There are those that push the comic book medium to its limits, not only trying to come up with a story and simply illustrate it, or figure out a way to make something profitable. Graphic novels are something like noble comic books. The art style is in a whole different league and the format grants more freedoms that the conventional panels by far. Here are a few graphic novels that are truly works of art.


Persepolis is a graphic novel that serves as an autobiography of Marjane Satrapi, an Iranian-born novelist, and illustrator. She uses the comic book as a medium through which she can convey her childhood, including the struggles of growing up, radical regime changes in Iran, differences in ideologies and how we perceive certain nations and intellectual ideas around the world. The art style is simplistic and, at first glance, one could confuse this with a children’s book. 

The comic book is black and white, not because of printing preferences, but because the childhood of Satrapi in Iran was darkened by the political turmoil. The childlike drawings may be seen as a tool to soften the blow of the events or to point out how a child would re-tell a story. Either way, it is a good read, translated into several languages and it was turned into a movie, using the same art and drawings.


While it is arguable whether Sandman is a comic book or a graphic novel, mainly due to the fact that it is a comic book series and Sandman has a lot of issues (pun intended), we feel it still deserves a spot on this list. Why? The stories are complex, the art style changes periodically, and there is an element of fantasy and dreaming that makes it abstract at times. Written by Neil Gaiman and published by DC Comics, it won the Eisner Award. Sandman is one of the rare pieces of art that made it to the New York Times Best Seller List. It is well worth the read if you want to discuss dreams, death, fear, and life.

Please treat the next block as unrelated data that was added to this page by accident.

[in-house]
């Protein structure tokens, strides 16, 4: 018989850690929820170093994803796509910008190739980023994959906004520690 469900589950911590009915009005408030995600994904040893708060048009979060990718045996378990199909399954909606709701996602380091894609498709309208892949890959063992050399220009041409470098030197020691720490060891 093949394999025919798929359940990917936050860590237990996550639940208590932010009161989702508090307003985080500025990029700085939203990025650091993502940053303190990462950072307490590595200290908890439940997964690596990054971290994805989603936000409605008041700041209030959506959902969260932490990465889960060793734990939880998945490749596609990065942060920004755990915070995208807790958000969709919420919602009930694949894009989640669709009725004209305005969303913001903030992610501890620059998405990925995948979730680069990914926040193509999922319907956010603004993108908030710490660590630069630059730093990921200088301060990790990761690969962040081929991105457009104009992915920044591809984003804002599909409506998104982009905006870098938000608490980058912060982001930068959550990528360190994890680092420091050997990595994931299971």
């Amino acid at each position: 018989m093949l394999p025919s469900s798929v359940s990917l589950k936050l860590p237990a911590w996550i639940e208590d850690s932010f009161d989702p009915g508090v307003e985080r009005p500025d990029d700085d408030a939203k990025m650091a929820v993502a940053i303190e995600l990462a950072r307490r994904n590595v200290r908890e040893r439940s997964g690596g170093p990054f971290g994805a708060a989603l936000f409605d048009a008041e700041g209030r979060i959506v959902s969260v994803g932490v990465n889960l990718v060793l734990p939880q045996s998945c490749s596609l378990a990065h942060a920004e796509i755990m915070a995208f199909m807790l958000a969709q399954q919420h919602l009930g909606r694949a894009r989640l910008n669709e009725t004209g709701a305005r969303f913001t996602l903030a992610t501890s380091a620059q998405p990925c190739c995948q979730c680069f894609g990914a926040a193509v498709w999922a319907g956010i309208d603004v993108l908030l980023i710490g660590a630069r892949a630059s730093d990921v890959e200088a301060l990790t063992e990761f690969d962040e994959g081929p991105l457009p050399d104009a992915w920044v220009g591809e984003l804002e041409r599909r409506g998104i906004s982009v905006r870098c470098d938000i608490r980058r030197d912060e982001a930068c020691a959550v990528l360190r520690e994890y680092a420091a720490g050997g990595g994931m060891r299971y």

Arkham Asylum: A Serious House on Serious Earth

This is, you guessed it, a Batman graphic novel. It follows the story of a breakout in Arkham. It was written by Grant Morrison and illustrated by Dave McKean. Arguably, it is one of the best Batman stories of all time. The psychological nightmare, the supernatural forces, and the terrifying and amazing artwork make Batman: Arkham Asylum a true work of art. McKean combined several media to show the psychological downfall of the characters and the madness of the place. He used collage, paintings, photography, and drawing. The graphic novel comes with notes from the staff working on it and they explain the motifs behind every page in great detail.


What makes a hero? Is it the costume, cooperating with the government, having superpowers, or, like the Übermensch, being willing to save the world whatever it takes? The graphic novel is full of symbolism and has a story within the story that follows the horrific fate of a shipwrecked man trying desperately to survive. Tales of the Black Freighter are not just similar to what Edgar Allan Poe would write, they also follow the strife, conflict, and fear that follows the main characters. The title is there to remind us of the famous phrase: Who watches the Watchmen?